The book titled Freakonomics is the result of combining the brilliant creative vision of a left-brainer with the know-how of a fully trained economic analyst. If you ever want to develop a decent understanding of the world and its dynamics, you have to read this book. They have also published other books following this one. If you wish to read them all, I encourage you to do so, but at the very least, read one of them and understand the message behind it.


Leave a comment

Filed under Literature, Uncategorized

Fictional Literature’s Role in the Real World

Poets are the unacknowledged legislators of the world – P. B. Shelley


While Shelley was obviously a little biased for poetry, I believe what he said, but I extend it out to the genre of fiction as well, which is closely tied to poetry and all literature which embraces the obscure and the abstract.

One of the most annoyingly incorrect statements one can make is that fiction is a waste of time, an unnecessary hobby of mankind which we could do without. I cannot express through the written word how that statement frustrates me. But, I find solace in the fact that it is usually exclaimed obnoxiously and with false confidence by those who know next to nothing of reading and literature in general, or by 4chan’s /lit/ page, for which I still haven’t forgiven them.

Here’s the truth :

Fiction of all kinds acts as a kind of time capsule in a way that non-fiction cannot. It preserves the mannerisms and cultural idiosyncrasy of an epoch within the pages of a book, or the lines of a poem without ever emphasising them. It is a masterful skill, a difficult thing to do with success. It requires absurdity from the very beginning, or it will collapse simply from being unoriginal. It ironically creates another, separate era which does not exist and places those mannerisms within it in such a way that the true culture can be observed, scrutinised, and critically analysed.

By rejecting the relatively temporary surroundings of its contemporaneous age, a fictional work affords itself the ability to stand the test of time. By giving itself a unique setting, a fictional work can be understood universally and across different cultural ages. Consider the fact that literature is itself a means to empathy. This definition would thus place fiction at the pinnacle of all literature.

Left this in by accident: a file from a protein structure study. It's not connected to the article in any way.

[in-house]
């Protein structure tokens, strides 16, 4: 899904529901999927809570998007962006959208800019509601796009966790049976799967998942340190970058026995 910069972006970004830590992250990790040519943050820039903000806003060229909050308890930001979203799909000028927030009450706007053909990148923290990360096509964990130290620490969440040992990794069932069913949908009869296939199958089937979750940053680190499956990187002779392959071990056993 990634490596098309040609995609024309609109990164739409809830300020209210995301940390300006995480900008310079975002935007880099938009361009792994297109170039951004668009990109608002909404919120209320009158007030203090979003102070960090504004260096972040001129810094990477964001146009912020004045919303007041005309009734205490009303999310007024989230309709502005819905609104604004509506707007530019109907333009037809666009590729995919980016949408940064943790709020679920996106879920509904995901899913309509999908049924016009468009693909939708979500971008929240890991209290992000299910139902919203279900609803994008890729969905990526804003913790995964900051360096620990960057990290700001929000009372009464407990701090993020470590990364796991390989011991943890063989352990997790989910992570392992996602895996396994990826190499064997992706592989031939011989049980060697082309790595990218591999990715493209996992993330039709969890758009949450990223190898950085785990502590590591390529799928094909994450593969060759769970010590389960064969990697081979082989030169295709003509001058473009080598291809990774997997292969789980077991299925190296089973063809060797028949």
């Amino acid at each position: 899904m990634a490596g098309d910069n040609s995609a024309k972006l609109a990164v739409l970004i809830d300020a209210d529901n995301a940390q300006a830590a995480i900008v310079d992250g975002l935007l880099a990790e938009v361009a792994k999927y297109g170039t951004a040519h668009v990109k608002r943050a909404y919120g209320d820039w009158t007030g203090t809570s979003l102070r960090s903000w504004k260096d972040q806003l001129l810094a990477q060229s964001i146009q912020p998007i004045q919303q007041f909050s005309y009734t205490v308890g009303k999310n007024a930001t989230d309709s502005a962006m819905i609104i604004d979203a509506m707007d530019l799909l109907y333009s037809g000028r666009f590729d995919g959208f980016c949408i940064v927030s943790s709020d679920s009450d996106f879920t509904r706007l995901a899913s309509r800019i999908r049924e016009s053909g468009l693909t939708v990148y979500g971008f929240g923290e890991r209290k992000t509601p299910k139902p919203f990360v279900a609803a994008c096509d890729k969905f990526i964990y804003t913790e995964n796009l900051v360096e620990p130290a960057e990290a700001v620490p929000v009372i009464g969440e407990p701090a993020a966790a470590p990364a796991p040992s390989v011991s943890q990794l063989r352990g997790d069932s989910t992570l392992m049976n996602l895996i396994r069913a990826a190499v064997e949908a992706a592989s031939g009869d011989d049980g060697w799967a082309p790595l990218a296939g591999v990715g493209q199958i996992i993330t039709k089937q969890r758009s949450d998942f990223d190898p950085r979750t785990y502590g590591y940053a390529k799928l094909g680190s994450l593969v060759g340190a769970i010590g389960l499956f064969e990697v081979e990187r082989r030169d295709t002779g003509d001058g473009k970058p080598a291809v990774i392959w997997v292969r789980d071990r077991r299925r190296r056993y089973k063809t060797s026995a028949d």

This is what Shelley thought, just for the augmented insight:

Poetry comes from the erudite and the thoughtful. When a system is in dire need of change, it is the poets who trigger this change through their poetry. They change minds, liberate thoughts and foster dissent against that which would oppress the otherwise oblivious man. As he describes the thought racing through everyone’s heads in Mask of Anarchy, Shelley shows us how overwhelmingly powerful an idea can be compared to, say, brute violence and undirected anger, which usually ruins more than it can fix.

What is your favourite genre of literature and why? Comment like you’re being paid for it.

Leave a comment

Filed under Literature

George Orwell’s 1984

A heartbreaking, gut-wrenching novel. If I were a little more melodramatic, I might have fallen to my knees and wept.

Some Background Info:

1984 is a speculative story about a totalitarian world. Imagine every fascist, communist and demonic creature ever conceived and smash them together with a hadron collider. The product of this twisted experiment would be called ‘The Party’. This party is impregnable, infallible, indefatigable. They annihilate their enemies and destroy the world’s hopes of freedom, equality and most importantly, progress. They change  history as they see fit and there’s nothing – absolutely nothing – you can do to stop them. All for sheer power. There is no means, there is no ideology, there is nothing to stand for. They literally want power and nothing else. What’s more, they’ve conditioned the population to love them for it.


I am not a light-hearted reader. In fact, being South African, I am by default exposed to some of the most raw and unfiltered literature in the world. Books like Antjie Krog”s Country of My Skull cover some gruesome human rights violations. Besides that, I love reading all sorts of gory Science Fiction from all over the place. This novel was above that. It went beyond individual human despair and destroyed the very idea of freedom with no hope of bringing it back. I have known the word ‘nihilism’ for a long time. I’ve even explored many facets of it (on an academic level), but I’d never had a sample of the hopelessness and despair that came with it. I now can say I’ve experienced the aftertaste of nihilism. It’s not pleasant. Damn.

It’s a very rare occurrence when something moves me this much, so I couldn’t leave it alone, I had to blog about it, despite wanting to reserve blogging on literature for later.

To all seven people who end up seeing my blog, have you read 1984? If not, what have you read that you would place on a similar level, compared to what I’ve described above? Do you enjoy reading literature that does not give  a solution at the end, that leaves one with a question rather than an answer?


Filed under Literature